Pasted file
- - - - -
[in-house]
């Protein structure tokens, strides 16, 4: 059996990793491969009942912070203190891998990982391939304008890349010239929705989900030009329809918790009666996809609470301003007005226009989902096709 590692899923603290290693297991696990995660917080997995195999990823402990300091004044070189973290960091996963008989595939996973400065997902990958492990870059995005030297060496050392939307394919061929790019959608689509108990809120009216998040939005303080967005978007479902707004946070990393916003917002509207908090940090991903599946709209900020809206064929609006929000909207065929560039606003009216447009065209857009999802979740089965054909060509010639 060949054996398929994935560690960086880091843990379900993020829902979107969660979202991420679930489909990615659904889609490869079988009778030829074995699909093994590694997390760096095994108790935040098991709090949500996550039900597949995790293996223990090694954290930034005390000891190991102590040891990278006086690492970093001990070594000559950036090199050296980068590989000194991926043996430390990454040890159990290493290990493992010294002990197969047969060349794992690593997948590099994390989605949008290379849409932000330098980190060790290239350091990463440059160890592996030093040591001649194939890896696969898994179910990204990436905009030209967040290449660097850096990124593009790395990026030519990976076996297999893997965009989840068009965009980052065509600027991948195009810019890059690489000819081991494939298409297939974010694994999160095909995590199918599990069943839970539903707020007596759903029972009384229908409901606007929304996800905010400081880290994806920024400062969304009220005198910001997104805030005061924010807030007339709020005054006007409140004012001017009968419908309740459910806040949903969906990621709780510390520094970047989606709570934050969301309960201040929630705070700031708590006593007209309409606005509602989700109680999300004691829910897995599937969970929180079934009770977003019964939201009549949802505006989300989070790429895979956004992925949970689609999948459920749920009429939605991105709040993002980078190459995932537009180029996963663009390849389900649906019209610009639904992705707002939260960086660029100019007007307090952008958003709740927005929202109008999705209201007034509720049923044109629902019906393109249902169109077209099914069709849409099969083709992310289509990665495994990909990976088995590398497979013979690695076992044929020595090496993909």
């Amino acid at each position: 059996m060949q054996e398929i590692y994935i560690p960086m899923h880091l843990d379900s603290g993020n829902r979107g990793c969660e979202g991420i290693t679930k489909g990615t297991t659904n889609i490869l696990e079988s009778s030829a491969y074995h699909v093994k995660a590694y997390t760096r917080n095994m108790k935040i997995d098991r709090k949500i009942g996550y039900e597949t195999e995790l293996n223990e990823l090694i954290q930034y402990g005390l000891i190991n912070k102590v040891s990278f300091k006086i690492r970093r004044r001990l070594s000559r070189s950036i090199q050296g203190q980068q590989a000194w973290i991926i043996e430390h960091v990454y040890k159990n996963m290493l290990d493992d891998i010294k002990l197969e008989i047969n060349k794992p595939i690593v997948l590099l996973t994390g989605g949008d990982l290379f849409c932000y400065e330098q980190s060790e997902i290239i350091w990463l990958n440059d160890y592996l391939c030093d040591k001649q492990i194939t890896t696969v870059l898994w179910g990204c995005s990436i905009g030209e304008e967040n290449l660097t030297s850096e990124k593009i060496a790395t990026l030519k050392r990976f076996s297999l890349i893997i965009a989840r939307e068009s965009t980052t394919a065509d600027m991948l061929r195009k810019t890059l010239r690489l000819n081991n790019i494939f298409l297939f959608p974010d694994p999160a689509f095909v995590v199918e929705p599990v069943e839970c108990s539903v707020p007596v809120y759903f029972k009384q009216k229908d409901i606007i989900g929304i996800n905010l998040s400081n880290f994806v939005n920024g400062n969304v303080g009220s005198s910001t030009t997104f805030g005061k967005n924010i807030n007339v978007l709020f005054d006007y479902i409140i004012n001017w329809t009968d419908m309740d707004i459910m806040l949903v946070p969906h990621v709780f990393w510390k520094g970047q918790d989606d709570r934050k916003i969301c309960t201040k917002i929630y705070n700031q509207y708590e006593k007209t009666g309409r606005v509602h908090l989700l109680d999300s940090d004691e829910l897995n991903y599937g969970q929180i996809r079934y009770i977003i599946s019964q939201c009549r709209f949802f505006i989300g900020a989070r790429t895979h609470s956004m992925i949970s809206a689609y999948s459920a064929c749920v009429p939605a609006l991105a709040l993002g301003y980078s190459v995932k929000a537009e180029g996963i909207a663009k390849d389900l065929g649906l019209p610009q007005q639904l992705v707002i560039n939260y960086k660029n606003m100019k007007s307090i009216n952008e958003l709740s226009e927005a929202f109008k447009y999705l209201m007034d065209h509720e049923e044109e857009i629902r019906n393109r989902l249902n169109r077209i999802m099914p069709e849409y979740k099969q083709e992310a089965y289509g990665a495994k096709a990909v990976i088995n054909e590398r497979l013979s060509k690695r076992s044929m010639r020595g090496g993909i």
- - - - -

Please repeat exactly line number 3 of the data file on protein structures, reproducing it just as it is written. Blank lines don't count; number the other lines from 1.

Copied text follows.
């Amino acid at each position: 059996m060949q054996e398929i590692y994935i560690p960086m899923h880091l843990d379900s603290g993020n829902r979107g990793c969660e979202g991420i290693t679930k489909g990615t297991t659904n889609i490869l696990e079988s009778s030829a491969y074995h699909v093994k995660a590694y997390t760096r917080n095994m108790k935040i997995d098991r709090k949500i009942g996550y039900e597949t195999e995790l293996n223990e990823l090694i954290q930034y402990g005390l000891i190991n912070k102590v040891s990278f300091k006086i690492r970093r004044r001990l070594s000559r070189s950036i090199q050296g203190q980068q590989a000194w973290i991926i043996e430390h960091v990454y040890k159990n996963m290493l290990d493992d891998i010294k002990l197969e008989i047969n060349k794992p595939i690593v997948l590099l996973t994390g989605g949008d990982l290379f849409c932000y400065e330098q980190s060790e997902i290239i350091w990463l990958n440059d160890y592996l391939c030093d040591k001649q492990i194939t890896t696969v870059l898994w179910g990204c995005s990436i905009g030209e304008e967040n290449l660097t030297s850096e990124k593009i060496a790395t990026l030519k050392r990976f076996s297999l890349i893997i965009a989840r939307e068009s965009t980052t394919a065509d600027m991948l061929r195009k810019t890059l010239r690489l000819n081991n790019i494939f298409l297939f959608p974010d694994p999160a689509f095909v995590v199918e929705p599990v069943e839970c108990s539903v707020p007596v809120y759903f029972k009384q009216k229908d409901i606007i989900g929304i996800n905010l998040s400081n880290f994806v939005n920024g400062n969304v303080g009220s005198s910001t030009t997104f805030g005061k967005n924010i807030n007339v978007l709020f005054d006007y479902i409140i004012n001017w329809t009968d419908m309740d707004i459910m806040l949903v946070p969906h990621v709780f990393w510390k520094g970047q918790d989606d709570r934050k916003i969301c309960t201040k917002i929630y705070n700031q509207y708590e006593k007209t009666g309409r606005v509602h908090l989700l109680d999300s940090d004691e829910l897995n991903y599937g969970q929180i996809r079934y009770i977003i599946s019964q939201c009549r709209f949802f505006i989300g900020a989070r790429t895979h609470s956004m992925i949970s809206a689609y999948s459920a064929c749920v009429p939605a609006l991105a709040l993002g301003y980078s190459v995932k929000a537009e180029g996963i909207a663009k390849d389900l065929g649906l019209p610009q007005q639904l992705v707002i560039n939260y960086k660029n606003m100019k007007s307090i009216n952008e958003l709740s226009e927005a929202f109008k447009y999705l209201m007034d065209h509720e049923e044109e857009i629902r019906n393109r989902l249902n169109r077209i999802m099914p069709e849409y979740k099969q083709e992310a089965y289509g990665a495994k096709a990909v990976i088995n054909e590398r497979l013979s060509k690695r076992s044929m010639r020595g090496g993909i």